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Must-Click Link: The Oral History of Michael Jordan’s Baseball Career

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Tim Tebow’s presence in New York Mets camp has launched a thousand articles, blog posts and tweets. But he’s not even close to being the most famous non-baseball player to play baseball. That honor belongs to Michael Jordan, who is perhaps the most famous athlete in history not named Babe Ruth or Muhammad Ali. And even then it’s close.

As everyone knows, Jordan spent the 1994 season with the Double-A Birmingham Barons, the Double-A affiliate of the Chicago White Sox. As everyone also knows, he wasn’t super successful. He hit .202 and, after one season, he went back to basketball, filmed “Space Jam” and then went on to his second three-peat as an NBA champion. But there was more to his journey through baseball than just a less-than-stellar season.

Rob Neyer spent time interviewing those who were on the scene for Jordan’s time in baseball and compiled an oral history of it over at Complex. It’s well worth your time. Both for the stories — and there are some great ones you may not have heard or perhaps forgot — and for some instructive parallels with the Tim Tebow experiment.

Jordan’s foray into baseball is widely viewed as unsuccessful, but he did hold his own for a while at Double-A. There are some — including his minor league hitting coach, Mike Barnett — who believed he could’ve made the bigs as a fourth outfielder given more time. Great? Nah, and that big league stuff may be hyperbole, but people could squint at him and mistake for a baseball player.

So far the scouting reports on Tebow suggest he’d be eaten alive by Double-A pitchers. Tebow’s supporters note his athleticism and work ethic, which are undeniable, but it’d be hard to find anyone who would say he is an athlete on par with a mid-1990s Michael Jordan. And I don’t think there has ever been an athlete with a more widely reputed work ethic and competitive drive than Michael Jordan. He was almost pathological in this regard. It’s hard to see where Tebow’s upside comes from in light of that, and that’s before you remember that pitchers throw a LOT harder now than they did in 1994.

One thing will be the same, though: opposing ballplayers are going to be out to get him. Or at least get the best of him. This comment came from Bob Herold, the long-time college coach and current instructor with the Pirates, who was the hitting coach for the Scottsdale Scorpions of the Arizona Fall League, where Jordan played his last competitive baseball in the fall of 1994:

I was coaching in the Royals organization. I didn’t have a problem with him at all, but I can tell you there were definitely a lot of guys in baseball who were hoping for him to fail. Just because they didn’t like the idea of somebody who hadn’t played in 14 or 15 years jumping right in and doing better than them.

Tebow will begin playing in major league spring training games this week. Everyone is going to try a bit harder against him, one thinks. It’s gonna be a rough go of it, methinks.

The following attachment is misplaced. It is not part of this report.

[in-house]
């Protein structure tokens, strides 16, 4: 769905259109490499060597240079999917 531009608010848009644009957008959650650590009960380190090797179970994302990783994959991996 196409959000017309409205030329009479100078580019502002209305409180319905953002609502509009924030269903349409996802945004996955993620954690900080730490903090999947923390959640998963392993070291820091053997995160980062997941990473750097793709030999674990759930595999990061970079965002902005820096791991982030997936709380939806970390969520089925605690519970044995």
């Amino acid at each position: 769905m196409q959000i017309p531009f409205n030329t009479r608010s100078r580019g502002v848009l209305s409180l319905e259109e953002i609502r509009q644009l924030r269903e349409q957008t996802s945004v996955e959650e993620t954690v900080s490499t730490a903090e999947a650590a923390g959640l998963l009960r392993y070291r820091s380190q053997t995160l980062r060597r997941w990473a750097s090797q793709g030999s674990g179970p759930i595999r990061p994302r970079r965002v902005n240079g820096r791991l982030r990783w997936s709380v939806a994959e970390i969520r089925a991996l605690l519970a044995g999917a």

Steven Matz likely to start season on DL; Zack Wheeler to adhere to innings limit

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Mets manager Terry Collins said on Wednesday, “It’s unlikely that [Steven Matz] will start the season with us.” The final spot in the Mets’ starting rotation will go to either Zack Wheeler or Seth Lugo, Newsday’s Marc Carig reports.

On Wheeler’s innings limit, assistant GM John Ricco said, “There’s going to be some number but we don’t exactly know what that is.” Wheeler missed the last two seasons after undergoing Tommy John surgery.

Neither Wheeler nor Lugo have had terrific springs as each carries a 5.11 and 5.56 Grapefruit League ERA, respectively. However, Carig notes that Wheeler has impressed simply by appearing healthy and brandishing a fastball that once again sits in the mid- to high-90’s. Lugo, meanwhile, proved crucial to the Mets last year, posting a 2.67 ERA across eight starts and nine relief appearances.

Rockies sign 30-year lease to stay in Coors Field

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Nick Groke of the Denver Post reports that the Rockies agreed to a $200 million, 30-year lease with the Metropolitan Baseball Stadium District, which is the state division that owns Coors Field. As part of the deal, the Rockies will lease and develop a plot of land south of the stadium, which will cost the team $125 million for 99 years.

As Groke points out, had the Rockies not reached a deal by Thursday, March 30, the lease would have rolled over for five more years.

Rockies owner Dick Monfort issued a statement, saying, “We are proud that Coors Field will continue to be a vital part of a vibrant city, drawing fans from near and far and making our Colorado residents proud.”

The Rockies moved into Coors Field in 1995. It is the National League’s third oldest stadium. In that span of time, the Rockies have made the playoffs three times, the last coming in 2009 when they lost in the NLDS to the Phillies. The Rockies were swept in the 2007 World Series by the Red Sox.